Should you share your Invisible Pipeline?

The ‘Invisible Pipeline’ video led to a very pertinent question from Cedrick @ Microsoft — “how do you more effectively document these opps without prematurely bringing unnecessary attention to them?”.

Before answering the question, a small detour.

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There are three issues at stake here -

1) Time commitment (aka waste)

The time/energy spent in documenting the IP (Invisible Pipeline) activity. IP is usually 4x-6x of what will one day enter the visible pipeline (VP). There’s simply no time to document so much when only a fifth might become real.

2) Extra pressure to close

The risk of premature attention from management and the attendant pressure to fast-forward certain deals when not much is known about them.

3) Uncertainty

In most CRMs, you can’t even enter an opp without picking a close date. What most sellers do in real life when confronted with uncertainty around close date/value is they put the lead/opp in the IP instead of the VP. (I did that during most of my sales career too).

From management’s viewpoint the issues at stake are -

  1. Are sellers doing enough prospecting to fill the future pipeline or are they just focused on closing deals already in the pipeline?
  2. Are sellers working hard on what’s in the pipeline and how are they spreading energy across all the opps/accounts that matter?

Since most field sellers are not usually in the same office location as the manager, the space-time gap between the two sides is significant. This gap is less acute for inside sales teams but pretty significant for field sales teams.

Underlying all this is the fact that everyone including the CEO has a boss, and Sales Management needs to show their VPs if revenue goals will be attained or not.

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I recommend breaking the problem into two parts which then help with metrics and measurement as well.

1 — Separate prospecting (lead gen) from Nurturing

It’s extremely important to prospect (contact new accounts or new people at existing accounts). A simple (numeric) metric can measure and report this for both sides. We use what we call an NNP (net-new prospecting) indicator that answers how much NNP is happening every week/month.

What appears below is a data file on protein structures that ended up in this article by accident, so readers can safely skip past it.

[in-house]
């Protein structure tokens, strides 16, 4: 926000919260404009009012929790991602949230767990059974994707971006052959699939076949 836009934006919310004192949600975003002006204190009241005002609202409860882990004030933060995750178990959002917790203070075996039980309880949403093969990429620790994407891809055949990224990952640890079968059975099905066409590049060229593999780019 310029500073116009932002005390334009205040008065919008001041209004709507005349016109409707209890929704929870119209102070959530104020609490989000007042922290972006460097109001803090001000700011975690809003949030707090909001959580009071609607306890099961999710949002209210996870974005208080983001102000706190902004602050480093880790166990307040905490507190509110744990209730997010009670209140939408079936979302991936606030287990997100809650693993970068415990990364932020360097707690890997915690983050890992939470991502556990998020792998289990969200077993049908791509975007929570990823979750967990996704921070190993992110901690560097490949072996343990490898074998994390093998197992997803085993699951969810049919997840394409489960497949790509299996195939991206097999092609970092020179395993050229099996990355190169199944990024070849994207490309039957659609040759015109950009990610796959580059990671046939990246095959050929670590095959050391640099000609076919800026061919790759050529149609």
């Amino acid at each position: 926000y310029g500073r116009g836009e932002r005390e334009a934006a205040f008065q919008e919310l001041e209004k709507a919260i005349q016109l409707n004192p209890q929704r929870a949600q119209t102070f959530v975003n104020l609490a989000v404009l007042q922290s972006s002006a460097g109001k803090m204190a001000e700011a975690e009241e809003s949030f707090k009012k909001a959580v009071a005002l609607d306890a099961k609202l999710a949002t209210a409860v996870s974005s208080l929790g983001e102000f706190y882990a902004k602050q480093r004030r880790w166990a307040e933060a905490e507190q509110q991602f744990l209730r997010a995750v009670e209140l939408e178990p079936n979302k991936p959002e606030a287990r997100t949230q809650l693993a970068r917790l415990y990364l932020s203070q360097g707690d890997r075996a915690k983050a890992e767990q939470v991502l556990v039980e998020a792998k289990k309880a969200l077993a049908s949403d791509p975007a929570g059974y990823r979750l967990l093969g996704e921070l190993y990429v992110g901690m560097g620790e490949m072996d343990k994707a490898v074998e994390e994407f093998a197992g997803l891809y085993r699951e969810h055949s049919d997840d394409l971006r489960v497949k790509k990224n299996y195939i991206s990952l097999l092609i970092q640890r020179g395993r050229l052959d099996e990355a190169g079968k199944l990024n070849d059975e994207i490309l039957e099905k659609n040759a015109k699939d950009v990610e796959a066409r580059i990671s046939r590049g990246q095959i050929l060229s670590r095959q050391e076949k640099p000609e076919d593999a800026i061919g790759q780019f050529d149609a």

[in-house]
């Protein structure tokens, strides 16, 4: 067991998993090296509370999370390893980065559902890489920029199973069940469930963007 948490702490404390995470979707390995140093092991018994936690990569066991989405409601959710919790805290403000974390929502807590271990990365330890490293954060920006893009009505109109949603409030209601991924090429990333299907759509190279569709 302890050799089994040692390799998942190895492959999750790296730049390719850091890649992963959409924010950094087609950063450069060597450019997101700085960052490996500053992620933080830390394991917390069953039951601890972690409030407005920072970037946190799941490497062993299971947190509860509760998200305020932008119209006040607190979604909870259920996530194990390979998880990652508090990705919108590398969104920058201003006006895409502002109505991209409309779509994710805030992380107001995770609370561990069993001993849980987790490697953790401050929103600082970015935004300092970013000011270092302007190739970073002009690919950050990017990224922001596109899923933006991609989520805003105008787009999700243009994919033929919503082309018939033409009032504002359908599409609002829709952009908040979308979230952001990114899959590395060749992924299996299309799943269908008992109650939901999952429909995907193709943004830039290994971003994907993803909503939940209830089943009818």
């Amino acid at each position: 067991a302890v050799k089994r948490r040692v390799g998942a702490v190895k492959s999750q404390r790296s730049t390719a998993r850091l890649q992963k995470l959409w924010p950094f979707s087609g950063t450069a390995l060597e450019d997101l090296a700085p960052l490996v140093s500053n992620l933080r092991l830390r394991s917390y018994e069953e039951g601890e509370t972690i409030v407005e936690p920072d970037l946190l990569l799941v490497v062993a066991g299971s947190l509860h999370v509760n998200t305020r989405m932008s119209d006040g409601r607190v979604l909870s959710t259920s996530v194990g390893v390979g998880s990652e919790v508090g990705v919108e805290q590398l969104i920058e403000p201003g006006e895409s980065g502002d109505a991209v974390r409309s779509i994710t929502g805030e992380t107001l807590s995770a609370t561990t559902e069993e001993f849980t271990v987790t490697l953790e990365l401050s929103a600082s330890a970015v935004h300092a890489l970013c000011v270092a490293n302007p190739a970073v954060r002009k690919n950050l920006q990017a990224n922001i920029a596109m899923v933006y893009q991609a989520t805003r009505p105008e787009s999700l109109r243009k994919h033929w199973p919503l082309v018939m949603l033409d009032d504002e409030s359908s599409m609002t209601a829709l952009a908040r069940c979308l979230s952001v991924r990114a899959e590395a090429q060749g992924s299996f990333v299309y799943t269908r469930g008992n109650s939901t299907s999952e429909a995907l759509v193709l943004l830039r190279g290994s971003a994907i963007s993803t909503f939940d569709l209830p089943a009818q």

I truly believe that if management can see that enough prospecting is happening it reduces their Valium consumption. CRMs are too cumbersome to enter/measure this so automation is the key.

2 — Decouple progress at accounts with active opps vs those that don’t have an official one yet

This is already happening everywhere (hence, the term IP) so the challenge to address is how to document/report this without extra work and inviting scrutiny. A metric that autonomously captures and reflects account engagement independent of an opp in CRM addresses this. In its simplest form the most important question is how deeply (and if) you are engaged?

Framing progress in terms of Engagement instead of the traditional opp lens in CRM is the trick. Read more about the framing effect here. Since CRMs aren’t set-up to view the world this way and management needs something tangible beyond just talking, it has been a headache for both sides. It doesn’t have to be that way and there already are companies that are solving the problem with this pragmatic mindset.


IP (Invisible Pipeline) is big and significant. Sellers need help with the IP but can only share it if it doesn’t create more work and scrutiny. Simple metrics like the above can be measured automatically without any manual labor. These metrics can offer both sides (+ Marketing) something meaningful to work on/with. As many of my friends and former colleagues know, I left Microsoft to work on solving some of this with SalesTing :)

Great sales leaders understand that the goal is helping sellers exceed quota in a predictable manner. It’s better to acknowledge the existence of the IP, agree to some automatic, painless metrics and focus energy on real progress instead of asking for the un-achievable (and unreasonable) task of having everything entered as an opp in CRM.

In another post I’ll share what one of my smart managers did to “see” the IP without forcing the team to make opps out of thin air and enter them in CRM.